# Pressure and Shape

*Most recent answer: 05/23/2009*

Q:

well in the derivation of PV = 1/3 mnC^2 we have assumed the box to be cubical. when I tried to generalize the result to any shaped container then there was some error and I got PV = mnC^2. Well my question to you - Is the equation true for any shaped container (logically it should be true) and how to generalize the result..........it is too difficult for me......thanks a lot in advance.(This is not a homework qs but my own curiosity)

- luv (age 17)

india

- luv (age 17)

india

A:

I'm not sure I recognize the formula you use, since it looks like the relativistic case only written as if there were a rest mass. However, that's beside the point for your question, which involves whether the pressure is the same function of the microscopic properties of the gas regardless of the vessel shape. Your intuition that the shape shouldn't matter is entirely correct.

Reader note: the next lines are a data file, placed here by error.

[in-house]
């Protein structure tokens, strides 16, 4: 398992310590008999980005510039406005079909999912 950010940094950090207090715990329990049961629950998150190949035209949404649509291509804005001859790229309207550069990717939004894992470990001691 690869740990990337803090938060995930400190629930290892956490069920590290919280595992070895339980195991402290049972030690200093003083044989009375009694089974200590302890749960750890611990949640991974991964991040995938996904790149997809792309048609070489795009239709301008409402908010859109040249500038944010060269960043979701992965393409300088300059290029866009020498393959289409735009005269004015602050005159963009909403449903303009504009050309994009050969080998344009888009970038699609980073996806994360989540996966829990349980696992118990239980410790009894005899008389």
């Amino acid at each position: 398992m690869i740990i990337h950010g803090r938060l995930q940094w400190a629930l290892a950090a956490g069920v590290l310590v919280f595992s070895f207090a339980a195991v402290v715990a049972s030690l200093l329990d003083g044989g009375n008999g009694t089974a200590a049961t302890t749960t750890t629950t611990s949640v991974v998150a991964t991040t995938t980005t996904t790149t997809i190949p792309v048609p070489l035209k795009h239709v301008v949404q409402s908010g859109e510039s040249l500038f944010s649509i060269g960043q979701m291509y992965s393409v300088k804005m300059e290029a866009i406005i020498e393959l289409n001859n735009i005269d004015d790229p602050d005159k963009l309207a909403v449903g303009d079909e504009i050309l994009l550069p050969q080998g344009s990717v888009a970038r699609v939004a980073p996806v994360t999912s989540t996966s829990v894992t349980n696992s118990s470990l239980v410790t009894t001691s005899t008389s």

Look at any small patch of the container wall, small enough so we can treat it as flat. The pressure on it depends only on the particles that are very close to it. Their density and momenta determine the average force on the patch. Therefore the shape of the overall vessel can't matter. (Of course this breaks down when the size of the vessel becomes comparable to the typical quantum wavelength of the particles.)

Perhaps in the derivation where the factor of 1/3 was lost you forgot to average over all possible directions in which the nearby particles are moving.

Mike W.

Look at any small patch of the container wall, small enough so we can treat it as flat. The pressure on it depends only on the particles that are very close to it. Their density and momenta determine the average force on the patch. Therefore the shape of the overall vessel can't matter. (Of course this breaks down when the size of the vessel becomes comparable to the typical quantum wavelength of the particles.)

Perhaps in the derivation where the factor of 1/3 was lost you forgot to average over all possible directions in which the nearby particles are moving.

Mike W.

*(published on 05/23/2009)*